Still feeling fine!

I have continued to feel very well lately. I have neglected to exercise, not due to any pain, I’ve just been busy with other stuff. Mainly gardening and yard work, which is good exercise anyway. This is another thing, as I mentioned above, that I could not do in previous years. Now, I have worked very hard outside, all day a couple of days, digging, raking, weeding, etc….my garden is in great shape and I am grateful I can do that kind of work now. I also got the house in great order – well, pretty great – I’m still working on it. But again, this kind of work was not possible before. But then….I don’t really enjoy housework! But I feel better living in a neat environment, and getting all my stuff in order. I just have to take my time, because I know I can fix it all in a short time, since it took a long time to get messed up! I’m doing what I can when I can.

I also managed to work at the Indy 500 this year, and even walked over to the track on race day and worked there too. I’m finally doing things I want to do….this is just great. This weekend I’m working two full day shifts at the track for the Formula One race. Much better than having to miss that as I have had to do previously!

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Nine months after surgery

I’m close to 9 months post-surgery and still doing well. I am hopeful this will be the first summer in the past three that I will not miss (or have to suffer through) some of the fun events Pat and I enjoy – like the three races at the Indianapolis Motor Speedway, road trips, etc.; that I can work out without intense cramps and pain; and that I can tend to my garden too!

So far so good – Pat and I have ridden our bicycles the past two weekends. The first weekend we rode 12.3 miles through downtown Indianapolis on the White River Trail, the Central Canal Towpath and the Canal Walk. It was fabulous! No cramps, no endo / adeno pain doubling me over. On Sunday, we drove up to Broad Ripple and did 10 miles on the Monon Trail. And this morning, I started my new Billy Blanks Tae Bo Boot Camp, which I’m very excited about. I bought the original Tae Bo tapes back in 1997 and loved them! Unfortunately, after my endo symptoms started, working out became difficult. There were *maybe* a few precious days a month I could exercise and not end up in pain.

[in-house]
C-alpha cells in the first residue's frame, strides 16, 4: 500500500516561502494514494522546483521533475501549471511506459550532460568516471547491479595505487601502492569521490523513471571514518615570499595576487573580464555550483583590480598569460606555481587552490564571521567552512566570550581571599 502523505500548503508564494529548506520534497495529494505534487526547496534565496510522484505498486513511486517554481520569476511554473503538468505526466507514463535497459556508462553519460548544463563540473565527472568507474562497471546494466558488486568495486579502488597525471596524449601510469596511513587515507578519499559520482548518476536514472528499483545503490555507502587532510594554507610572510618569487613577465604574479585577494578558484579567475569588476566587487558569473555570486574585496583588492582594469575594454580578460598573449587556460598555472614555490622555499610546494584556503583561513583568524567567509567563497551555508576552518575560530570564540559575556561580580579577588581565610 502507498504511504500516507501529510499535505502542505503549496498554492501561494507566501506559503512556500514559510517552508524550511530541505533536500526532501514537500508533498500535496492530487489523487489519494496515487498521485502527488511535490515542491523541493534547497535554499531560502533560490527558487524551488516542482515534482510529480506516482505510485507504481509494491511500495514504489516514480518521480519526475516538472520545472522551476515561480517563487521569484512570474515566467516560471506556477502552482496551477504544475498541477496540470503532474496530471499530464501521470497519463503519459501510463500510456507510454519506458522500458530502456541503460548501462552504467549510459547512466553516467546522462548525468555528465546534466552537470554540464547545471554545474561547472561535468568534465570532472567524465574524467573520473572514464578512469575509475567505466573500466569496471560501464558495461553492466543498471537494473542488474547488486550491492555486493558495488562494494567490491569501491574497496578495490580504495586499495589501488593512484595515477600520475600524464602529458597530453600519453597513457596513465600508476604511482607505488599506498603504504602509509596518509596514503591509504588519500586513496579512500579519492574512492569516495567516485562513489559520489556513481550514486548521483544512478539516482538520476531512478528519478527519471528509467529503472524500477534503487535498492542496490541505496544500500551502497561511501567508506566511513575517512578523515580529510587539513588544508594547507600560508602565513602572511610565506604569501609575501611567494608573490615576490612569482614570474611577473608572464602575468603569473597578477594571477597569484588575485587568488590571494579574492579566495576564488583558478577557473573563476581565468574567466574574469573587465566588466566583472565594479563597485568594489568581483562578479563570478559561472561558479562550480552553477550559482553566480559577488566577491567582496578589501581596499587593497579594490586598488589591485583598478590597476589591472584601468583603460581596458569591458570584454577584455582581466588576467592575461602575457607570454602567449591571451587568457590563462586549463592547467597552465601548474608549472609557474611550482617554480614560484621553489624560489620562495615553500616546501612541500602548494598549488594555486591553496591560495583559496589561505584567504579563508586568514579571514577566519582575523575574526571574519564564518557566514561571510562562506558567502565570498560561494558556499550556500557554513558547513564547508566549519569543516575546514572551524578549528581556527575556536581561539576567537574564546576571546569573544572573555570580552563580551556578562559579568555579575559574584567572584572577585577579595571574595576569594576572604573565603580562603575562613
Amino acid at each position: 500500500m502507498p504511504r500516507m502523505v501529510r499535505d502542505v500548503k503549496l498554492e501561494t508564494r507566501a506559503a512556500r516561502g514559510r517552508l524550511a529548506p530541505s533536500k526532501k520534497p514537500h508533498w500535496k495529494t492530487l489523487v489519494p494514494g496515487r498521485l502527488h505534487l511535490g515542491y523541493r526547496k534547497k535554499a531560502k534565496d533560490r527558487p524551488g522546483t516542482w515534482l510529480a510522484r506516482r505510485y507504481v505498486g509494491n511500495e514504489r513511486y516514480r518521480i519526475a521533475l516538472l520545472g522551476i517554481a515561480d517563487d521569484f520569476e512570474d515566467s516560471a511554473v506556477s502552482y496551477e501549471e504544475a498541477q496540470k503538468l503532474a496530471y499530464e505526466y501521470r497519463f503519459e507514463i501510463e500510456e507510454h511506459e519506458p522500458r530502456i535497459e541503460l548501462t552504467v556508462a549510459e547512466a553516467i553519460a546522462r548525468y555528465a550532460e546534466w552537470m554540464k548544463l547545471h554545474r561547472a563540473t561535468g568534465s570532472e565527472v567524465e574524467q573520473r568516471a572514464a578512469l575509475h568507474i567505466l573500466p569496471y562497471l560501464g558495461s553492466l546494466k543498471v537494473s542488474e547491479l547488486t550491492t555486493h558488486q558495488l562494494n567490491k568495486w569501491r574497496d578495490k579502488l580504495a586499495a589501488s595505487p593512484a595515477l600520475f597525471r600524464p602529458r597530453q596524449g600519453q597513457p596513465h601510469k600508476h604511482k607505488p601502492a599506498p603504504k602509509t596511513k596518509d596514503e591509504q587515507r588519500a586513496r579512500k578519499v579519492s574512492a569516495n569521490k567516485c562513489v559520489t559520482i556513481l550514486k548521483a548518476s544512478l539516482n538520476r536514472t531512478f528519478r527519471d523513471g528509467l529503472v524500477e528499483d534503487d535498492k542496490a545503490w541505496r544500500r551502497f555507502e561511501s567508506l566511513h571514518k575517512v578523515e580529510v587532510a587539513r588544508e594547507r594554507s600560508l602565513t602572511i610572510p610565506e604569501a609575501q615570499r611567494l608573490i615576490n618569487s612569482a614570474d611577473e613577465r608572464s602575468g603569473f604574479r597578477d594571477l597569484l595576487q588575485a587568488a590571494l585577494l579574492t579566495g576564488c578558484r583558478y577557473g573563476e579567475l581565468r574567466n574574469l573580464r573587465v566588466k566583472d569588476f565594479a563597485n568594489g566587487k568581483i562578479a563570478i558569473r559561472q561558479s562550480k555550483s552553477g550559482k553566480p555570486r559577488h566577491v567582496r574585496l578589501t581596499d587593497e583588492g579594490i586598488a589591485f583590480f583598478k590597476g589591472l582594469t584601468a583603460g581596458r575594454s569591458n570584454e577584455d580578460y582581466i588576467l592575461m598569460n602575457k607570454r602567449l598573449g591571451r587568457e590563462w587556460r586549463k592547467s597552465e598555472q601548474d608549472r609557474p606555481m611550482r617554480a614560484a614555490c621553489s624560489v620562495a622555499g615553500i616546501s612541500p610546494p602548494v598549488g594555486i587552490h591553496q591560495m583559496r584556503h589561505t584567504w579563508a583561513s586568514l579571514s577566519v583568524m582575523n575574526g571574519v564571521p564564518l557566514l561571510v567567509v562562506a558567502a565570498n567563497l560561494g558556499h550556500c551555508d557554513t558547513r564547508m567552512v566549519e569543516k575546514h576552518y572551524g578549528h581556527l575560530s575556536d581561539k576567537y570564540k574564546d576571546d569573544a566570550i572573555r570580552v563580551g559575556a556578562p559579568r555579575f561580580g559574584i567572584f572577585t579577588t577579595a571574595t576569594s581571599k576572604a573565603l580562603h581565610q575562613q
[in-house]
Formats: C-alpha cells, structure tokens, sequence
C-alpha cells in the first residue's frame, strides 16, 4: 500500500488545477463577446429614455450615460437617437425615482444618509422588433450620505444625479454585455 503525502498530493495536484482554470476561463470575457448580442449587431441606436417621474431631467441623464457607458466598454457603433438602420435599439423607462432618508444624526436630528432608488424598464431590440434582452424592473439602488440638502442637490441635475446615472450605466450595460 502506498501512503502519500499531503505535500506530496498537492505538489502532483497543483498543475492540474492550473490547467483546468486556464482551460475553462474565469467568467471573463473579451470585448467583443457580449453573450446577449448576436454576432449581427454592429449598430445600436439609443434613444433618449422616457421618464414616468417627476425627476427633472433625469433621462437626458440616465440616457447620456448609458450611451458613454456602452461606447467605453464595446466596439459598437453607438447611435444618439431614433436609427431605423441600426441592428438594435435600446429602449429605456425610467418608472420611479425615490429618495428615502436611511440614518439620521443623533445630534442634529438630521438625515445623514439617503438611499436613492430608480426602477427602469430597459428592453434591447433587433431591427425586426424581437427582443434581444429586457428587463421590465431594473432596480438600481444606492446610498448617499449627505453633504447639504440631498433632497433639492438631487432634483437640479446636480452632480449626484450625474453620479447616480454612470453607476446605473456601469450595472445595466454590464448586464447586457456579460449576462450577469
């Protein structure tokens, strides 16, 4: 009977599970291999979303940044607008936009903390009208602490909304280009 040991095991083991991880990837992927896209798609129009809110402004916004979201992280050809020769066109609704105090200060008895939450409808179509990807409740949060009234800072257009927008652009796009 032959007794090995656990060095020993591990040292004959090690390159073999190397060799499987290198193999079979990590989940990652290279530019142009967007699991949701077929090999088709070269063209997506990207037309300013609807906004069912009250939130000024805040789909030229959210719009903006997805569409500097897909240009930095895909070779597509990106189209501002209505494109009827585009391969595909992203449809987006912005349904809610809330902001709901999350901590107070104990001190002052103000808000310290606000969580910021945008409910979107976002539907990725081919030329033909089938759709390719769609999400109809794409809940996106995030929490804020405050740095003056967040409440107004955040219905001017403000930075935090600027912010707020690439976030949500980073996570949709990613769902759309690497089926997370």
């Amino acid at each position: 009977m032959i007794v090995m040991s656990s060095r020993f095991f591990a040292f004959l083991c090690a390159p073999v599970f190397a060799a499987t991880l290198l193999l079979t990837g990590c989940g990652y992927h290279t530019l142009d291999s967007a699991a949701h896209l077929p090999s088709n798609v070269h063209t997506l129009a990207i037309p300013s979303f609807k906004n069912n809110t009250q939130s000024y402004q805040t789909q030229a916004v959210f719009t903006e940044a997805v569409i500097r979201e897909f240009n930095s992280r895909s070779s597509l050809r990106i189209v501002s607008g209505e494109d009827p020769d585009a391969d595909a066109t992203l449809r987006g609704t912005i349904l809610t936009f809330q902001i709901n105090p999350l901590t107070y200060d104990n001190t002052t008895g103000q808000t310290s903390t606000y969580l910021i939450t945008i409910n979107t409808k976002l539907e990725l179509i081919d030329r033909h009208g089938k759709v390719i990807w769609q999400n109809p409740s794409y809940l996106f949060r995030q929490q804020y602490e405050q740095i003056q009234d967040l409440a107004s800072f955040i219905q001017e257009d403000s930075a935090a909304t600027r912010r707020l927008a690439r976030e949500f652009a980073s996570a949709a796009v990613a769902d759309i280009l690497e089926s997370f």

It was a year ago that I was battling my HMO to go to the Center for Endometriosis Care; that I had to deal with that 2nd opinion doctor. I continue to enjoy feeling good and hope the battle is over! I’m sad a little, in that I just found that both my PCP and my local gyn, are not practicing medicine here anymore. My PCP is moving out of state and my gyn was injured and lost some of the use of his hand. Thus begins the search for TWO new docs who will need to learn my medical history/background. Fun stuff….but for now, I’m happy to be well.

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Five months after my surgery

I am still feeling very good, five months after my surgery. I have found that eating certain foods, which caused me alot of pain before, can still cause me some minor tenderness at times. It usually happens if I eat too much sugar, which is well known to be a pain trigger – not only with endo, but many other ailments as well. Thank goodness, though, it is not very bad…just a minor tenderness. If I don’t overeat those foods, it doesn’t hurt.